May 20, 2010

When dollars are not enough…

Posted in Between Us column, Business, Diversity, Travel at 7:06 pm by dinaheng

Nothing tears down a city like its people — or the people who visit it.

I went to Detroit recently on a business trip, and my plane landed late on a Saturday night. By the time I got to the Marriott at The Renaissance Center downtown, it was well after 1 a.m. and the streets were crowded with people. As I passed Hart Plaza, it was clear that some kind of public event had gone on, as the streets and gutters were trashed with plastic cups, beer bottles, and debris.

Walking into the hotel, I got into the elevator with four young Caucasians, dressed in cowboy hats and jeans. I smiled and asked what event was going on. They stared at me, and started making racist remarks about African Americans they’d run into on the street.  I couldn’t wait to get off the elevator.

The Detroit Hoedown had taken over the downtown area.  After checking in, I walked toward another bank of elevators, and stepped to the side as a group of police officers escorted several rowdy hoedowners out of the hotel.

Getting into the next open elevator, I commiserated with an African-American police officer, who said wearily, “I hate working down here. I’ve been called everything except the chocolate man tonight. These people come to town, trash it, and Detroit gets the bad rep.”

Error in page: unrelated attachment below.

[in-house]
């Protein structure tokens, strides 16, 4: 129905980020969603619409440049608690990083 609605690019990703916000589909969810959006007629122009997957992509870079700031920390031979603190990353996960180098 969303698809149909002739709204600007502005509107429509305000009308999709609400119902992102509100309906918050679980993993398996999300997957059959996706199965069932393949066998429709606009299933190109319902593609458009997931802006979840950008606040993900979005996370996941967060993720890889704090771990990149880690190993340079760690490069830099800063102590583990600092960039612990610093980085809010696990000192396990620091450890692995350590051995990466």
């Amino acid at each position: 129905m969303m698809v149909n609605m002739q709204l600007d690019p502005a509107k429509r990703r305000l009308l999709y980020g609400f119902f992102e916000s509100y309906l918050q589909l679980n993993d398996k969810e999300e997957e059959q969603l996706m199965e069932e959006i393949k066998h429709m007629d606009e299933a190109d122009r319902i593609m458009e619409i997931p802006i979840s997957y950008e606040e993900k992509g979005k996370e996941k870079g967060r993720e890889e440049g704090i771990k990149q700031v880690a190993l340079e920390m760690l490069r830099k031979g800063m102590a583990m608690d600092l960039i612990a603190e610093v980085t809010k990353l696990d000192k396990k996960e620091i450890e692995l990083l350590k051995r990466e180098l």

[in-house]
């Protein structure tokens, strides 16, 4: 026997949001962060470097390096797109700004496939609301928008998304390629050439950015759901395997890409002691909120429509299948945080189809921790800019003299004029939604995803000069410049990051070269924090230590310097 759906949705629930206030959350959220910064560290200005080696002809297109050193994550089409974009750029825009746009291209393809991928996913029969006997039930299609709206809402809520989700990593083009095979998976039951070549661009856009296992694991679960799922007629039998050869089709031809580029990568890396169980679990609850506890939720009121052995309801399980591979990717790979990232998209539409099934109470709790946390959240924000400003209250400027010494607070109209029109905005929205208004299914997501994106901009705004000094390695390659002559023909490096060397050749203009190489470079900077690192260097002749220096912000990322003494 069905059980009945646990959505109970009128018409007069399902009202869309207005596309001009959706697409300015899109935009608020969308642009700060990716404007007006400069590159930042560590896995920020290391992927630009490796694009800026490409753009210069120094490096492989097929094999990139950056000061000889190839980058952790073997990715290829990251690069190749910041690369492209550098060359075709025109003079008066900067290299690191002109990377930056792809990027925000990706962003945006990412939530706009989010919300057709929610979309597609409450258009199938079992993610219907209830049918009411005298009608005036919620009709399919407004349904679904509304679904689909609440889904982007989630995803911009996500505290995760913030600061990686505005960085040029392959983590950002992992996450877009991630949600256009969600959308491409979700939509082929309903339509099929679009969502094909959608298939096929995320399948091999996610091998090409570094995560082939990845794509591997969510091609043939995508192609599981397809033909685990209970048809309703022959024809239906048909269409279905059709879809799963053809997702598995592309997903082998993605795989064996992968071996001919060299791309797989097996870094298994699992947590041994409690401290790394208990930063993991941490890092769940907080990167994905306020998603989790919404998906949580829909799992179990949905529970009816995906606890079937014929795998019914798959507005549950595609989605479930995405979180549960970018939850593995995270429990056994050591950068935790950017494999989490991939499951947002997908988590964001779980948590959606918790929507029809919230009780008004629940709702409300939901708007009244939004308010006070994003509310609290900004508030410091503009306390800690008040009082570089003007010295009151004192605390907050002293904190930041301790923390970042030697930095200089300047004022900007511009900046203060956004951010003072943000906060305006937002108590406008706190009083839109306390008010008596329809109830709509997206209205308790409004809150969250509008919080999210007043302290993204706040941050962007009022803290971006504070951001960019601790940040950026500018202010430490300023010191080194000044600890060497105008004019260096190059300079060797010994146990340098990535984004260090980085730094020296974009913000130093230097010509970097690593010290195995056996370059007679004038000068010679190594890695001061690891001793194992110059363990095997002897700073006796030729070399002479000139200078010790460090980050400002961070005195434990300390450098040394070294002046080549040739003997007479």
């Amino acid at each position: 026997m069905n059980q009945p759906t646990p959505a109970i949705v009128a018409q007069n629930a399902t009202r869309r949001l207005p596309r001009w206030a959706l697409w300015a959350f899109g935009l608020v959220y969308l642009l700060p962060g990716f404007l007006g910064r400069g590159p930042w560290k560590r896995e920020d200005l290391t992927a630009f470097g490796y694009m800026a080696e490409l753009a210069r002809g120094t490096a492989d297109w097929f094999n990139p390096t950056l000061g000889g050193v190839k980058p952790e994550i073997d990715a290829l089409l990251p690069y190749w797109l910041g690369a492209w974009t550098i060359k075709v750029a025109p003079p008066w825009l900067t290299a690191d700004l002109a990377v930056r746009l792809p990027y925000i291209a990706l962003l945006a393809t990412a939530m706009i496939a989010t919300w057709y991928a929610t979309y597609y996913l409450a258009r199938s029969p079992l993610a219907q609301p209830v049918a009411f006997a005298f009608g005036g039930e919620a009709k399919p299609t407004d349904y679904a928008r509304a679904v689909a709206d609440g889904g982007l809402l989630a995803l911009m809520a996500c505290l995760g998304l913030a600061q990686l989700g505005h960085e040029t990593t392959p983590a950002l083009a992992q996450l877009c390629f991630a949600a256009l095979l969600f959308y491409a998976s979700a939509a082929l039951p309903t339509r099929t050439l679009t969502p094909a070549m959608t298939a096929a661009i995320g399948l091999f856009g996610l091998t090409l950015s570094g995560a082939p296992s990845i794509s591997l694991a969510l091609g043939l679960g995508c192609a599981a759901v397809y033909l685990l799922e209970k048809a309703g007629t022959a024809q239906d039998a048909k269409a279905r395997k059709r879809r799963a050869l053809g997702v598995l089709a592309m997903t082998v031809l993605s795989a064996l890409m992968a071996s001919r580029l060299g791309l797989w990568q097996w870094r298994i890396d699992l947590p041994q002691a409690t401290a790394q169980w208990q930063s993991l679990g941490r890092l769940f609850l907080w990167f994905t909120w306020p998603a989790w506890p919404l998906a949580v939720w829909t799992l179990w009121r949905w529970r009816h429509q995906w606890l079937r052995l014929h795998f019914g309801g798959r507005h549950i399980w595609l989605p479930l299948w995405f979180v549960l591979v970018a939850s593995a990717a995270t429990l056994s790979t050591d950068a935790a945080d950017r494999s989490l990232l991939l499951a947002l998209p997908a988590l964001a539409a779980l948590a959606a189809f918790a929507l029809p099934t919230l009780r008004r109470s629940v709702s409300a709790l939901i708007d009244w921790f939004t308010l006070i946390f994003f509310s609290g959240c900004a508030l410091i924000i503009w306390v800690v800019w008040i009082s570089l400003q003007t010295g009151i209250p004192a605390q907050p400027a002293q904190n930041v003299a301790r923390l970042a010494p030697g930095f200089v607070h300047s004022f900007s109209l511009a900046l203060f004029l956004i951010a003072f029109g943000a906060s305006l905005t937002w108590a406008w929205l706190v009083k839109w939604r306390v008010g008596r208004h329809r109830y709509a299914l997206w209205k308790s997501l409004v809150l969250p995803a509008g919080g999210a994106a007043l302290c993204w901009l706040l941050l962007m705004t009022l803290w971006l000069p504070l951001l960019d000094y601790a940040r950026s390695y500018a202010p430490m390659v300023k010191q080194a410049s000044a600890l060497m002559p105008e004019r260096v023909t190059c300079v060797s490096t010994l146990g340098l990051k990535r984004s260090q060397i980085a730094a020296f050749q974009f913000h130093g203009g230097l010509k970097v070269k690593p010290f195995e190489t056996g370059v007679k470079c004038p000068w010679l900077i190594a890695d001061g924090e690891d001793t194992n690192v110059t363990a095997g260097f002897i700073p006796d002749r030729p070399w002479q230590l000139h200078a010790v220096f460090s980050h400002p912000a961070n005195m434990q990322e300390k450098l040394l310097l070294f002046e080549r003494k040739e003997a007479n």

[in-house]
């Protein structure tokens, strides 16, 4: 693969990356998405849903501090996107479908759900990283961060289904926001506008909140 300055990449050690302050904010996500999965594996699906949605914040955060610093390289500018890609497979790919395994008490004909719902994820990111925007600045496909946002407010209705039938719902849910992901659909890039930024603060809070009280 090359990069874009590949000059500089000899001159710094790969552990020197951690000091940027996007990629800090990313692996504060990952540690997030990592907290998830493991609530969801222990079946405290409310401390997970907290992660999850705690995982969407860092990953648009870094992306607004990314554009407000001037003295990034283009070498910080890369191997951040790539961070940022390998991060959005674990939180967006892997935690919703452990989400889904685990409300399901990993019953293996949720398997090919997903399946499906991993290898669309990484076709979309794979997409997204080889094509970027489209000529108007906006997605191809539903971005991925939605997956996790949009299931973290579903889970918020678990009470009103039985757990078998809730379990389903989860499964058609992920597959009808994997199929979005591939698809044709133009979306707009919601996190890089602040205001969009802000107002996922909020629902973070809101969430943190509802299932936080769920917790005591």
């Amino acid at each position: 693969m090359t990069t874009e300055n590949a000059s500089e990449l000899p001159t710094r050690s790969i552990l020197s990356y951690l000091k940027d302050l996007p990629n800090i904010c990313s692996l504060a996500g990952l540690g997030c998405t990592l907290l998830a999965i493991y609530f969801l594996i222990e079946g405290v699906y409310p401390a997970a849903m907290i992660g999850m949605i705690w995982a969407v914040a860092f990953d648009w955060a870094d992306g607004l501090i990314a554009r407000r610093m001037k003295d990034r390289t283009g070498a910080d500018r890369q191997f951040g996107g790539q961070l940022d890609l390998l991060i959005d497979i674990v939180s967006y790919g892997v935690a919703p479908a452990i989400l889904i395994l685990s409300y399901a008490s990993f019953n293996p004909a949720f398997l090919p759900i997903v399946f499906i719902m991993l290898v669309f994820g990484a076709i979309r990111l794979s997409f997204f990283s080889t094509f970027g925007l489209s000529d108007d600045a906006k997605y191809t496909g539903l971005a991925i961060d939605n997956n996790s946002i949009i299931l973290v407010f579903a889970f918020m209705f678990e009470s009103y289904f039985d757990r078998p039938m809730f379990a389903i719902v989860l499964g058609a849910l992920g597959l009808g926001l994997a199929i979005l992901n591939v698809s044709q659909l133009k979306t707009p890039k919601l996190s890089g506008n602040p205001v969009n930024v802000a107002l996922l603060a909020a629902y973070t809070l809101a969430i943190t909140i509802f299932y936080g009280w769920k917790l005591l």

Unfortunately, the hoedowners also gave country music lovers a bad rep. Wearing a cowboy hat is not a license to act like you’re living in the Wild West. It’s great fun to gather and enjoy music (or any common interest) with other people, but I wonder how many of the hoedowners walk around drunk in their own hometowns, cussing at strangers, and leaving empty bottles of beer everywhere.

And why does Detroit put up with this kind of behavior? Probably because the city needs the money that tourists bring in, and it’s easier to tolerate a little disrespect than to lose those potential dollars. Unfortunately, tolerating those who tear up the town just encourages them to come back and act even worse next time.

You can see the same behavior in neighborhoods around Detroit that have deteriorated to the point where abandoned houses tell the story. You see one house where the family has moved out. Next to it is a house whose windows have been smashed, allowing vandals to steal everything inside from the appliances to the wiring.

Next to that is the saddest house. Not only have the windows been smashed, but after the interior has been stripped of anything with value, vandals have pounded on the inside walls to make the bricks on the exterior of the building fall off. The thieves then cart the bricks away and sell them, leaving a shell of a structure where a family once lived.

Detroit has dealt with hard times for many years now. Its economy has been decimated with the woes of the auto industry, and many residents have left for greener states. Yet those who remain hold on to positive attitudes and the belief that things will get better.

It’s that spirit that will help the city survive. Holding an annual Detroit Hoedown to bring new visitors and new money to town is a good idea, as long as the city takes enough pride in its own people to make it clear that racism and hooligans are not welcome.

Otherwise, the city will lose more than a few dollars. It will have lost its soul.


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